Group analysis

Group analyses were conducted in the standard surface space [30]. In order to remove site effects from the data, FIRST-BIRN algorithms (from BXH/XCEDE tools (1.10.3) available at http://www.nitrc.org/projects/bxh_xcede_tools/) were used to estimate the signal- to-fluctuation-noise ratio (SFNR) for each participant’s entire data set, for inclusion as a covariate in all group-level analyses. This procedure has been shown to dramatically reduce effects introduced by variability between scanners at different sites [32]. Activation maps and regions reported as active in tables were obtained by first thresholding individual voxel at p <. 005 (uncorrected), and then applying a subsequent cluster-size threshold based on Monte Carlo simulations (AlphaSim), resulting in a corrected threshold of p <. 05.

Region of Interest (ROI) selection for Language x Task analyses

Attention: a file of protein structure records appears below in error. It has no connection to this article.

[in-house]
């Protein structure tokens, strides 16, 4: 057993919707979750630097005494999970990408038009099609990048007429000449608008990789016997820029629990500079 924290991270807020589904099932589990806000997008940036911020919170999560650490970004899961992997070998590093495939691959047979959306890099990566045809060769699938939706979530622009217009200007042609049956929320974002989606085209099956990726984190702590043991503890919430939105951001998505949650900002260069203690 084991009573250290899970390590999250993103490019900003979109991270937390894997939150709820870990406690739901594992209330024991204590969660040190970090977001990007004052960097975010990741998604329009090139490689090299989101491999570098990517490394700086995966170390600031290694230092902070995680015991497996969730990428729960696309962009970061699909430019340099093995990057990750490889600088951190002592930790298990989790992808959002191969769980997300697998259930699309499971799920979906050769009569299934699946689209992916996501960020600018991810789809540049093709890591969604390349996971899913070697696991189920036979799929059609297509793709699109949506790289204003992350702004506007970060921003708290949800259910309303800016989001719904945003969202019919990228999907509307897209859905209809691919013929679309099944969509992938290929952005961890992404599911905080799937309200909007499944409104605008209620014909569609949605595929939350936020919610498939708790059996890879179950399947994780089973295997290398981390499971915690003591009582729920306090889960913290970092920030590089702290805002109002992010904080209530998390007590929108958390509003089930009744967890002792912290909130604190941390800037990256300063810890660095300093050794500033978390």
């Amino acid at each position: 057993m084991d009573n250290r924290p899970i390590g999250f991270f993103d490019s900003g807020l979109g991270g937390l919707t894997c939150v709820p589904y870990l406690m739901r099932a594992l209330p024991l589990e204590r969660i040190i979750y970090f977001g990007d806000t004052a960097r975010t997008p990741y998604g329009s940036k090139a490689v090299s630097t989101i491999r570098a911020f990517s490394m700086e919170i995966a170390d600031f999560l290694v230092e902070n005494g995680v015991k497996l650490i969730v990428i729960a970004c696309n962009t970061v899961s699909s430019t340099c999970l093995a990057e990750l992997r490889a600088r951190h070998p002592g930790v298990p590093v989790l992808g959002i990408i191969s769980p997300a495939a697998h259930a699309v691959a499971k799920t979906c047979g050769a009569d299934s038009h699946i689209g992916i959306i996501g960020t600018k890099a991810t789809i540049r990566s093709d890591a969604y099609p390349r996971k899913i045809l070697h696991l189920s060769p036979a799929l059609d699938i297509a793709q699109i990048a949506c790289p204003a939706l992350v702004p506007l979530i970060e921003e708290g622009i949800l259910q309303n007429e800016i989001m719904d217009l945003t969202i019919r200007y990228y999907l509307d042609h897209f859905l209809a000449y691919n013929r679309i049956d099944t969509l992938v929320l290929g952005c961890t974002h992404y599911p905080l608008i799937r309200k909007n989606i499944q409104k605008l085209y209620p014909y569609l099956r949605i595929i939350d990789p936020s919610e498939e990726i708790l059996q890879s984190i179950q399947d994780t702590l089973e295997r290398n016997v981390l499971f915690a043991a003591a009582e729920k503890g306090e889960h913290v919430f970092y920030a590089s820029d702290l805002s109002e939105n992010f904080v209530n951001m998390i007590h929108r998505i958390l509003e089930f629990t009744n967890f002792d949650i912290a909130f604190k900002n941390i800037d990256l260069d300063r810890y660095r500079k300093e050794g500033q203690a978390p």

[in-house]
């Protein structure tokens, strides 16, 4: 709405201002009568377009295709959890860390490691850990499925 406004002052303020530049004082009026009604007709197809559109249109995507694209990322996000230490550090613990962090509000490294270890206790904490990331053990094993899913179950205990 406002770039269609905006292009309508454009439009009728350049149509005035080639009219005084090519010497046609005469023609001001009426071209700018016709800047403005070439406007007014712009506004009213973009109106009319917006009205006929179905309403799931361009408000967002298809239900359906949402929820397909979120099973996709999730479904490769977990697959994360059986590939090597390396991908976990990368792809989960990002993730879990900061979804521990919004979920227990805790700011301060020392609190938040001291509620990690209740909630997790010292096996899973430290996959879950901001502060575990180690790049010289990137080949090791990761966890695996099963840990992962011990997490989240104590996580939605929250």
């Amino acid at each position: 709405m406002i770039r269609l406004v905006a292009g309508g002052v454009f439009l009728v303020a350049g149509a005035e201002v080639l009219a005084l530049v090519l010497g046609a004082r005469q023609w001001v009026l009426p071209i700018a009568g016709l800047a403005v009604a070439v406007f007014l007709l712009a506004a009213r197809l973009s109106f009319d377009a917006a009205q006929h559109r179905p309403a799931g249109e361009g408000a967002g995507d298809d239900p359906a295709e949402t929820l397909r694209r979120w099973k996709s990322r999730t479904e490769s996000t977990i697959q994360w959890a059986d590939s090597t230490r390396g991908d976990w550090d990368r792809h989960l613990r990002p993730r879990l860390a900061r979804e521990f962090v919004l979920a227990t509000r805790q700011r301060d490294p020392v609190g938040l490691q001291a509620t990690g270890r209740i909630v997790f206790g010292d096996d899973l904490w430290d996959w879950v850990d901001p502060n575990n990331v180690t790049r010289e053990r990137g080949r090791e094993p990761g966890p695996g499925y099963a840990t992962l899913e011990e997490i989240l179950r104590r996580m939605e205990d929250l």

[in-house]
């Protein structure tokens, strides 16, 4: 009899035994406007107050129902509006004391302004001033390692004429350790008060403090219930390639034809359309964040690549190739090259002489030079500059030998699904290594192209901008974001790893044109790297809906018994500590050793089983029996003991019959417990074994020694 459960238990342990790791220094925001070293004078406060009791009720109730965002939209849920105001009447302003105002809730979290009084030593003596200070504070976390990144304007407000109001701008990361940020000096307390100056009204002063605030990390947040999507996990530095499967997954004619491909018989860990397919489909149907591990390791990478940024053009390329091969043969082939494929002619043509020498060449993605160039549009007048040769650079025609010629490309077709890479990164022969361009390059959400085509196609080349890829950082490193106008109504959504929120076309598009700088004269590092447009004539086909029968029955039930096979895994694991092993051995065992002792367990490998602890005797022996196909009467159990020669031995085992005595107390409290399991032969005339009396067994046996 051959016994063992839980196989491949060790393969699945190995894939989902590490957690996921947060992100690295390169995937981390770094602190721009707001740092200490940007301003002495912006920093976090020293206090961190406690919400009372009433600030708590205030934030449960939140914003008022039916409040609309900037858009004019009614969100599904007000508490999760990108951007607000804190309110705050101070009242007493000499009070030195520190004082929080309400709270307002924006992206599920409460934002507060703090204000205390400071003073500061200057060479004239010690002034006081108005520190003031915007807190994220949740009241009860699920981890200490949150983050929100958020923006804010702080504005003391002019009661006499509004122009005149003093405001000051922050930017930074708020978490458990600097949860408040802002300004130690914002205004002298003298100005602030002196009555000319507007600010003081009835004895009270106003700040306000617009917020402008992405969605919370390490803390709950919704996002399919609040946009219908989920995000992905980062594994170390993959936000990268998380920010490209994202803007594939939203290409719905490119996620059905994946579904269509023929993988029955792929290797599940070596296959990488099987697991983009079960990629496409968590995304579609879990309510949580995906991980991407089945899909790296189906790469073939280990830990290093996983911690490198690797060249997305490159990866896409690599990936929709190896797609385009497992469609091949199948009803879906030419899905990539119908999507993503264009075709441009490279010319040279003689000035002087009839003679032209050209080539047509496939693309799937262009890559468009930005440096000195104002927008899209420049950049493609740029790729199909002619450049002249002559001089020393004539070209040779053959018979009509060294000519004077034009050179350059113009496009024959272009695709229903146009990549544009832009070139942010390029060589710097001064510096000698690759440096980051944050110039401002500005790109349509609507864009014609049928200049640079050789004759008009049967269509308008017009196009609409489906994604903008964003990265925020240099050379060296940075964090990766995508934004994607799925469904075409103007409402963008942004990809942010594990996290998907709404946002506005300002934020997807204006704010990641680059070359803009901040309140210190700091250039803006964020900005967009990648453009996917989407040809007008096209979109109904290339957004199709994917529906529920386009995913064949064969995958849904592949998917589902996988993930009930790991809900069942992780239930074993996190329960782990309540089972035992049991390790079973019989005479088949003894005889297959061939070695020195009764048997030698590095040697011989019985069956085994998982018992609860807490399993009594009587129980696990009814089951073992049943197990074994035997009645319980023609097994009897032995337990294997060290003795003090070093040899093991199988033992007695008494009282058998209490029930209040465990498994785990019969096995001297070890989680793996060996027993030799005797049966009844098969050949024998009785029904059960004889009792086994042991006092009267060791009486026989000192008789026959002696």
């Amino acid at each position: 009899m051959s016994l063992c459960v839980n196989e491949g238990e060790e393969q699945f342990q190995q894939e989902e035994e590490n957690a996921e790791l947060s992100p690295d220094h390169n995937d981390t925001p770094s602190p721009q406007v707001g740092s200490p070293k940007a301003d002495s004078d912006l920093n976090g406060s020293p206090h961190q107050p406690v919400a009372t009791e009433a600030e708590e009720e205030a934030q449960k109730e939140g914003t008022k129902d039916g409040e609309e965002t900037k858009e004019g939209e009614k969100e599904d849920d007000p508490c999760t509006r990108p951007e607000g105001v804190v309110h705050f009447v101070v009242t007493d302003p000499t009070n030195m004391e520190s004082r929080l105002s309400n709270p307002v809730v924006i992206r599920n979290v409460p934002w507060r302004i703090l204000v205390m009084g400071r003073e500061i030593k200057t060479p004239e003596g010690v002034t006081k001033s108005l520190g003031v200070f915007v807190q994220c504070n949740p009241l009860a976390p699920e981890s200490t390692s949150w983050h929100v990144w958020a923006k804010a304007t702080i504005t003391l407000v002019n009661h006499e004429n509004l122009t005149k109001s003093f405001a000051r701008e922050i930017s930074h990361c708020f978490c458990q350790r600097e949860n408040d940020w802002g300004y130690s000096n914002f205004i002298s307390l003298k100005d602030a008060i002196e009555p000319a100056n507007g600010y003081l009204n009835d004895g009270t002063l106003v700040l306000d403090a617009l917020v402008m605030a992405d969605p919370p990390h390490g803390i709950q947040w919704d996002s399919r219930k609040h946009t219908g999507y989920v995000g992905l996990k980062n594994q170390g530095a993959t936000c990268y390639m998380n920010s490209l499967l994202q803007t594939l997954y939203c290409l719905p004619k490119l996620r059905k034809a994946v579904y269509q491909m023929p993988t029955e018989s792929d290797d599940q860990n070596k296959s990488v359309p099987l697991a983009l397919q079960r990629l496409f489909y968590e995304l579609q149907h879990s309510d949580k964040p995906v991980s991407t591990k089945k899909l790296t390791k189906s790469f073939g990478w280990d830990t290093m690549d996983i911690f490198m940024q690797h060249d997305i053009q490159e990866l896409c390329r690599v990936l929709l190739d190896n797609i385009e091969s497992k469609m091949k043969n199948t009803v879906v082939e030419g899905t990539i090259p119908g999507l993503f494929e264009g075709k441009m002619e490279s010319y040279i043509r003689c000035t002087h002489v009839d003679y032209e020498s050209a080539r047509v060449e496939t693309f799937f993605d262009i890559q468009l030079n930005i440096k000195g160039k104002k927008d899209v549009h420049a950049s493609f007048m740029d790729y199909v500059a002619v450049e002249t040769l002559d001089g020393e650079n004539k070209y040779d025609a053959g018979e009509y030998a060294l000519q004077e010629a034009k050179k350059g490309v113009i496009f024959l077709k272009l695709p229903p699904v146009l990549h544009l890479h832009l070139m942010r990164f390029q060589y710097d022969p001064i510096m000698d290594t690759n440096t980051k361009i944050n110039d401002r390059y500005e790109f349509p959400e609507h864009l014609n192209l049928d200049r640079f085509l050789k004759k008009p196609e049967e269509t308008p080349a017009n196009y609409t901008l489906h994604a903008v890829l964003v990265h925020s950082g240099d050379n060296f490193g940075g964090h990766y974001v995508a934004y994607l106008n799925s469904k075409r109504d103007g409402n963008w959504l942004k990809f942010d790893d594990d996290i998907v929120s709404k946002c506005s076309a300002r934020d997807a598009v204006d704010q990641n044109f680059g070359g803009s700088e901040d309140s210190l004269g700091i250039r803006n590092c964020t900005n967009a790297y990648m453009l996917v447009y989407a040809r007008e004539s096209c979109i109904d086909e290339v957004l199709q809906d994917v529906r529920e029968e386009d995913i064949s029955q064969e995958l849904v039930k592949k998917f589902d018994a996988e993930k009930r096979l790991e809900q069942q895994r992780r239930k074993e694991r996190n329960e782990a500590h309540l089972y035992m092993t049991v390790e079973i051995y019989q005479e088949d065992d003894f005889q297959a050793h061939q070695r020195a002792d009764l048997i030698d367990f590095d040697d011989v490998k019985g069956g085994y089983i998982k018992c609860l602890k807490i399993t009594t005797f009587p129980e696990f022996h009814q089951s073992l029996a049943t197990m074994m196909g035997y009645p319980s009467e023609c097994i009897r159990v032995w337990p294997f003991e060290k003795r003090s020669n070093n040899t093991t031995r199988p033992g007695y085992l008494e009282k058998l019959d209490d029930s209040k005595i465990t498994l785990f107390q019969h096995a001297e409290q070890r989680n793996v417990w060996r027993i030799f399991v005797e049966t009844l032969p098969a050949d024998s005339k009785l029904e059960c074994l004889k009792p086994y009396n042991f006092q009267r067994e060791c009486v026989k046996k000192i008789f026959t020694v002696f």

In order to test for interactions between task and language, we selected four regions that are often discussed in the literature as distinguishing Chinese reading from English: left middle frontal gyrus (MFG), left posterior superior temporal gyrus and sulcus (pST) and a portion of ventral occipito-temporal cortex (vOT, or fusiform gyrus, FFG) associated with the processing of visual word form (in the left hemisphere) as well as its right hemisphere homologue. Regions of interest were taken from three meta-analyses: Tan et al.[11], Bolger et al.[21], and Wu et al.[33]. In the case of MFG, we observed that the same coordinates were identified as peak activations for Chinese readers in the Tan et al., and Wu et al. analyses. Tan et al. specifically observed that this region was not active for English readers, and discussed the implications of this finding at length (see also [34]). These coordinates were not identified as a peak in the Bolger et al. analyses, but activation in the same location, which was contiguous with activity in the inferior frontal gyrus, was identified in that study. Thus, we selected a single set of coordinates as most representative of the Chinese-specific MFG activation across studies.